CSO Success—Overcoming Funding and Design Challenges in Madawaska, Maine

CSO Success—Overcoming Funding and Design Challenges in Madawaska, Maine

Combined sewer overflows (CSOs) are a chronic problem for many communities in the Northeast. When a consent decree arrives at a municipality’s doorstep, a common reaction is to immediately start making changes to achieve compliance, but I have seen how a long-term, holistic approach is the only way to truly fix the underlying problem.  Embarking on a long-term strategy can be a daunting endeavor, but when implemented correctly it can produce significant cost savings and lasting results.   

The ten-year-long project the Town of Madawaska, Maine began in 2008 is a great example of how such a strategy is a possible and powerful approach for any municipality, no matter their size. Madawaska, which sits in America’s most northeastern county, has a population just north of 4,000 and an average snowfall of 112 inches a year. Before their project began, the town’s combined sewer collection system, composed of 100-year-old vitrified clay and asbestos-cement pipes, had an average of ten overflow events per year and substantial infiltration. Since the improvements began in 2011, the town has had only three CSO events and average daily flow to the wastewater treatment facility has been reduced by approximately 230,000 gpd. While the project is discussed in detail in the latest edition of the NEWA Journal, I wanted to outline some of the aspects of this project that made it successful. 

Holistic vs. End of Pipe Approach

Due to the age and condition of the pipes, our initial engineering evaluation recommended that the town take a holistic approach to fixing the problem instead of an end-of-pipe solution. Through TV inspections and smoke and dye testing, the town uncovered high priority areas to focus their efforts. With the high priority areas identified, the project was broken up into distinct phases: initial phases focusing on the Fraser pump station collection system area, as this area of the collection system had a high concentration of I/I due to sewer pipe and manhole deficiencies and the following phases focusing on the Main pump station collection area with the goal of maximizing the amount of extraneous flow removed early in the implementation.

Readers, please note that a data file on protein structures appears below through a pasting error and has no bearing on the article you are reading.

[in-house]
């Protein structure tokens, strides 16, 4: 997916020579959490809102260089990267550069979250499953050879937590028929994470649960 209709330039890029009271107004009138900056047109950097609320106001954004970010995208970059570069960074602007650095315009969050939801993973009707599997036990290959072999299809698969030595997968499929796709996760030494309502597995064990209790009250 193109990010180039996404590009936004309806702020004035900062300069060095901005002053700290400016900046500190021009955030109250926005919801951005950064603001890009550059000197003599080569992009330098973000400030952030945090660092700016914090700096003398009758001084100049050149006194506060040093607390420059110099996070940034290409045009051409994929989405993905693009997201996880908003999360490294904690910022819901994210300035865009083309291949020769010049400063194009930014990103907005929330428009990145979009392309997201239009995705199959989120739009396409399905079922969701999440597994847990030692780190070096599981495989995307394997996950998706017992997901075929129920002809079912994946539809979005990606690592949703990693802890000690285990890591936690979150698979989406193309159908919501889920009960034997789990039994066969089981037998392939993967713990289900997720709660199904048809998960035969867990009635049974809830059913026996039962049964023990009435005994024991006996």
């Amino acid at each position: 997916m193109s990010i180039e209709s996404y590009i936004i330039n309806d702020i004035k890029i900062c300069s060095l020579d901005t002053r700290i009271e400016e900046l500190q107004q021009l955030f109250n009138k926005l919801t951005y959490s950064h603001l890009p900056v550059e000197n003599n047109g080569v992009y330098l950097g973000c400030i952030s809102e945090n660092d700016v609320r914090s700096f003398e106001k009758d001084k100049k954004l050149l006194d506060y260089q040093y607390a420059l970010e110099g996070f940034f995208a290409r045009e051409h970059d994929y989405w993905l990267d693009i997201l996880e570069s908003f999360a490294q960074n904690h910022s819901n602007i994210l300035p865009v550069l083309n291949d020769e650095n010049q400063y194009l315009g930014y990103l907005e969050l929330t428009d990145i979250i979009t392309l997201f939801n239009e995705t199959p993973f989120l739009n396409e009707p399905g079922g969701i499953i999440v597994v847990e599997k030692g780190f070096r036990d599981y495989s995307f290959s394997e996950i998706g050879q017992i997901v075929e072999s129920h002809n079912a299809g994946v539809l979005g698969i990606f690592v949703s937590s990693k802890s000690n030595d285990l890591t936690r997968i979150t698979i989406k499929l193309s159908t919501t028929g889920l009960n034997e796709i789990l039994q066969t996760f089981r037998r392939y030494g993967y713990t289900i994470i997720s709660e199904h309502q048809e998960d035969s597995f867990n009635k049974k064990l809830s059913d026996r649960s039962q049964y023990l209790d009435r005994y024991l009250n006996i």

In both stages, mechanical issues, as well as sewer pipe and manhole deficiencies, were addressed.  Addressing just the mechanical issues would have had a large impact on the mitigation of future overflows; however, the aging pipes and poor condition of the collection system would continue to let in a high volume of I/I and eventually fail, requiring expensive emergency repairs. Using the findings of TV inspection, smoke and dye testing, and the staff’s historical knowledge to prioritize replacement, Madawaska undertook an ambitious series of sewer system upgrades. Approximately 47,000 feet of sewer lines have been replaced to date, meaning approximately 45 percent of the system has been upgraded since the original CSO master plan was approved.

Funding the entire vision

We developed the town’s ideal plan for the project before going out and pursuing funding opportunities. As many of us who work with municipal utilities understand, coming up with a project design is not nearly as difficult as finding the funding to make that project a reality. However, with our experience with funding, we understand how important it is to go after the full amount necessary for lasting change. We pursued several different funding sources from state and federal agencies. The largest funding was a $1.98 million loan and a $4.72 million grant from the United States Department of Agriculture Rural Development program. An additional $2 million came from an Economic Development Administration grant, with a further $1 million loan from MEDEP with $300,000 in principal forgiveness. This total package allowed the work to be completed in a few years, rather than over a much longer period, and leveraged the town’s share of the cost.

Community Outreach for Lasting Change

In addition to the physical upgrades, the project included a public engagement program and the establishment of an ordinance to address illegal connections and support the system long-term. This began with a house-to-house inspection program to locate sump pumps, roof drains, and floor drains that were connected illegally and public outreach about the new sewer ordinance’s penalties for non-compliance. The inspections were overseen by the engineer, but were conducted by local high school students with an interest in engineering, with engineering interns performing much of the data management. This helped control costs, created a valuable educational opportunity, and helped connect local students with municipal leaders, staff, citizens, and the community infrastructure.
 

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